The two-year anniversary of my only hole-in-one is Labor Day, but I’m not envisioning a holiday as a big blog traffic day so I’m celebrating on the blog a week early. (Hey, it’s my blog, so I can do these things.)
I achieved the Holy Grail of golf shots quite unexpectedly three years ago, on Sept. 3, 2012, my first year in California.
That day I ventured out mid-afternoon only looking to get a few swings in on what normally would’ve been a tournament day (Monday) while I was attending the Golf Academy of America.
My original intent was just to hit range balls that day but my request to use my school-arranged range was denied, no kidding, because I wasn’t wearing long pants and thus in non-compliance with the most ridiculous element of the school’s dress code. (Long pants even for practice? Really?)
Anyway, the closest course to the range was the Vineyard in Escondido, so I decided to walk on and see how many holes I could squeeze in before sundown.
Well, on the third hole, a tranquil short par-3 played over a pond, I had the golf shock of my life: my first hole-in-one.
Playing a mere 125 yards from the blue tees, I pulled pitching wedge and watched my shot land about a foot in front of the hole and then hop into the cup.
It took me about five seconds to realize what had happened. The silence of the moment was broken by my three playing partners breaking out a celebratory golf clap.
After driving up to the hole, which I’d never played before, I walked up to the cup with camera phone in hand. I plucked the ball from the cup and struck a celebratory pose under the pin flag as one of my planning partner’s snapped the photo you see up top.
That brought the moment full circle and made me really realize I’d finally accomplished something had eluded me at least six times on the golf course, including once when my foursome slapped my back and high-fiving me on the tee only to find the ball 2 inches away from the cup, stopping on a downslope of all things.
Yes, these shots are part skill and part luck, thus the odds of making one being roughly 1 in 12,000.
I considered it to be my greatest golf moment since I won my first real set of irons (Titleist AP 1s) in a raffle for $20 at a charity golf tournament.
When I reported my ace at the clubhouse, they handed me a photo of the hole, which became the centerpiece of a shrine to the moment that I kept in my closet. The display consisted of the photo, the ball and my scorecard (38 on the front, thank you). I later, as a present, received a wooden “1” that would host the historic ball.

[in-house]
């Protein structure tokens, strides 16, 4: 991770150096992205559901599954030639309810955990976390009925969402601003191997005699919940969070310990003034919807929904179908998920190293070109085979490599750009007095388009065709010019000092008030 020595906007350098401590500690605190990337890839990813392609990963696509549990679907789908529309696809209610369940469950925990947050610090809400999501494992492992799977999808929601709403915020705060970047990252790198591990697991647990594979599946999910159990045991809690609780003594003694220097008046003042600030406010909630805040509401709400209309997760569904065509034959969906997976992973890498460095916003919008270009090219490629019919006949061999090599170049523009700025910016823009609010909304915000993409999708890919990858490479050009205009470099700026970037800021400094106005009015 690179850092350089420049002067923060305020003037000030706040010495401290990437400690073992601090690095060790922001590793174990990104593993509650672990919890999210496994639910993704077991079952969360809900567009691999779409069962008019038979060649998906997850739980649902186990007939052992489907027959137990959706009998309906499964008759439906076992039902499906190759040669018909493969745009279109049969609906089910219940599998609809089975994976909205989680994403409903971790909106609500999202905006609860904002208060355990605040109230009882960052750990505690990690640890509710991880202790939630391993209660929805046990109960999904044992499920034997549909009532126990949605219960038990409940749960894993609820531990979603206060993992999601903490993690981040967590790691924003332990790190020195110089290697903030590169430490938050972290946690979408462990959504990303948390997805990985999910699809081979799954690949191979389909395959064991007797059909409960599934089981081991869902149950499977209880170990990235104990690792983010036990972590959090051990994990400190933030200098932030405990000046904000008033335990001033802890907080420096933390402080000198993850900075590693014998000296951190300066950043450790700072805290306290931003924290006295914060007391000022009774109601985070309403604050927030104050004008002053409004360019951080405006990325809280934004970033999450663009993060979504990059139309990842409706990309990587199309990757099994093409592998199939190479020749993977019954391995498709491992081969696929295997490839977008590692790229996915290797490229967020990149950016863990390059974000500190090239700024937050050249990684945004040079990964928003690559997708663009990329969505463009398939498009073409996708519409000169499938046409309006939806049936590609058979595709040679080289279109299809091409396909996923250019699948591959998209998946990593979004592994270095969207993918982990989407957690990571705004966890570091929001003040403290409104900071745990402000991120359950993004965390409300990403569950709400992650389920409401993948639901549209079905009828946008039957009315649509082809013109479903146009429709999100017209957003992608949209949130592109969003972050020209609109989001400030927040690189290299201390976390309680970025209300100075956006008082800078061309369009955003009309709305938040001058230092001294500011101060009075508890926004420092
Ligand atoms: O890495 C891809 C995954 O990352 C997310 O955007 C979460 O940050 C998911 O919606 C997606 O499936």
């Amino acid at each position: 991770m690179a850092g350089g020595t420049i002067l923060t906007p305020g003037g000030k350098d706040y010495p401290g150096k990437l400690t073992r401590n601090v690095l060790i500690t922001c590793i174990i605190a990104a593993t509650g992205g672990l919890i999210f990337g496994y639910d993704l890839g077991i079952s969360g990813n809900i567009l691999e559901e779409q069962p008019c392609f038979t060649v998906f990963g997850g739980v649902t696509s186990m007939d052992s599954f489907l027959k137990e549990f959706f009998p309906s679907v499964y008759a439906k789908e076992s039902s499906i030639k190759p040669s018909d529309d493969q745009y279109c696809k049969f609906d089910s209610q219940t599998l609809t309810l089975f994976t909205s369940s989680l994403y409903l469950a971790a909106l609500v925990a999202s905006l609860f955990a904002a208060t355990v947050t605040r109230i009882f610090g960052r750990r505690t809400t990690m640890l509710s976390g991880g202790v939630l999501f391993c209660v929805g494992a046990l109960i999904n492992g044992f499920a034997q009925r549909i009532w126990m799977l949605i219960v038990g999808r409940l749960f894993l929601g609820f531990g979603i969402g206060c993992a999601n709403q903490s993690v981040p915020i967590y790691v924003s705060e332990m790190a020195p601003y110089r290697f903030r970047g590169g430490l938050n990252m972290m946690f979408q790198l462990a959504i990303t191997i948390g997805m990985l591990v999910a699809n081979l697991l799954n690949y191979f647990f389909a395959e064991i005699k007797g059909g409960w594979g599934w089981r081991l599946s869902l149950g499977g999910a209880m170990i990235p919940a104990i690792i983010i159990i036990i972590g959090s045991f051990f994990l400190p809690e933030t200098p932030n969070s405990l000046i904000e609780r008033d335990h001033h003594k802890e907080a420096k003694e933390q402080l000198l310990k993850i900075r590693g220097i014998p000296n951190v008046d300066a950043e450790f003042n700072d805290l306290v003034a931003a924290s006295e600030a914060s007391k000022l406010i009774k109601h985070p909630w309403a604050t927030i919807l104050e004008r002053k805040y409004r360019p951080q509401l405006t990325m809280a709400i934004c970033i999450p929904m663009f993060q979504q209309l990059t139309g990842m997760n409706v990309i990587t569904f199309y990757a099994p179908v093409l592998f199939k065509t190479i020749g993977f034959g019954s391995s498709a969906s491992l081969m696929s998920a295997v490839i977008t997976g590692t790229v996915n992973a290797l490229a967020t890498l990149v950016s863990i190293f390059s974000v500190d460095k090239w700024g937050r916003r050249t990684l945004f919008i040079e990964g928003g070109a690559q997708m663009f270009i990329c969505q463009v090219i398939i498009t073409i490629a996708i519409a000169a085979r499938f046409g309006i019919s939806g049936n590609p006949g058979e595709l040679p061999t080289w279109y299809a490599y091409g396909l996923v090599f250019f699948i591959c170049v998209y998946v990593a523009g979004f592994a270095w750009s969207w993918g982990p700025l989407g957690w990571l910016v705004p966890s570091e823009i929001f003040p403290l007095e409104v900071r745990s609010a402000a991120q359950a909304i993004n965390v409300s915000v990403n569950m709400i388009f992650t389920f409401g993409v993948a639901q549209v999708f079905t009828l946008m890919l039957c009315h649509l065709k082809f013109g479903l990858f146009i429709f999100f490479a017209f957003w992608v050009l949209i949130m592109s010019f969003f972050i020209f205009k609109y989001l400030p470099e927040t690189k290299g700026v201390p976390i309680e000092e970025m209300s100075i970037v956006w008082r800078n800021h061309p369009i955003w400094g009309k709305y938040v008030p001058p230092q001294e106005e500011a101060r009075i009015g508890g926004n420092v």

As best I could tell, that’s how you were supposed to properly celebrate what most regard as golf’s ultimate lifetime achievement award (a double eagle – a two on a par-5 – is actually more rare, but so much so that it’s beyond the wildest dreams of most who play).
A couple of the fringe benefits going forward were:
1) Every time I played the hole, I got to tell me story of my hole-in-one and re-live the moment a bit. (And, yes, I can still see and hear the ball going in.)
2) In any conversation about hole-in-ones, I could say I had one, and there are really only two camps of golfers: those who’ve had one and those who haven’t. You celebrate with the ones who have and commiserate with the ones who haven’t. My eye doctor looked at me with particular disdain when I told what I’d accomplished. “Thirty years of playing this game and I haven’t had one,” he said, shaking his head.
The game can be cruel that way, but my doc seemed to be in a particularly bitter group who could probably use a support group.
For me, it’s just fun to remember the day and the circumstances. Among others, I’d only been attending golf school for a week when I had my ace. When I announced my ace at school the next day, I told my instructor, “I had no idea school would work that fast.”
It’d be great to make another one some day – and, in fact, I had one round at Monarch Beach last summer where I nearly made two – but it’s mostly in the old business file. My new business is making and breaking par for a round.
Somewhat strangely, I think of my moment when the “This is SportsCenter” comes on where there’s velvet rope in a hallway at ESPN and seemingly bass bumping behind the door of what looks like a service closet, guarded by a doorman with “the list.” The bass turns out to be a bass drum from a marching band, one of the “club” members for ESPN’s Plays of the Week.
I’m not a member of many clubs, but I am a member of the hole-in-one club. When you make yours, I look forward to quoting the commercial and saying, or mostly likely texting: “Welcome to the club.”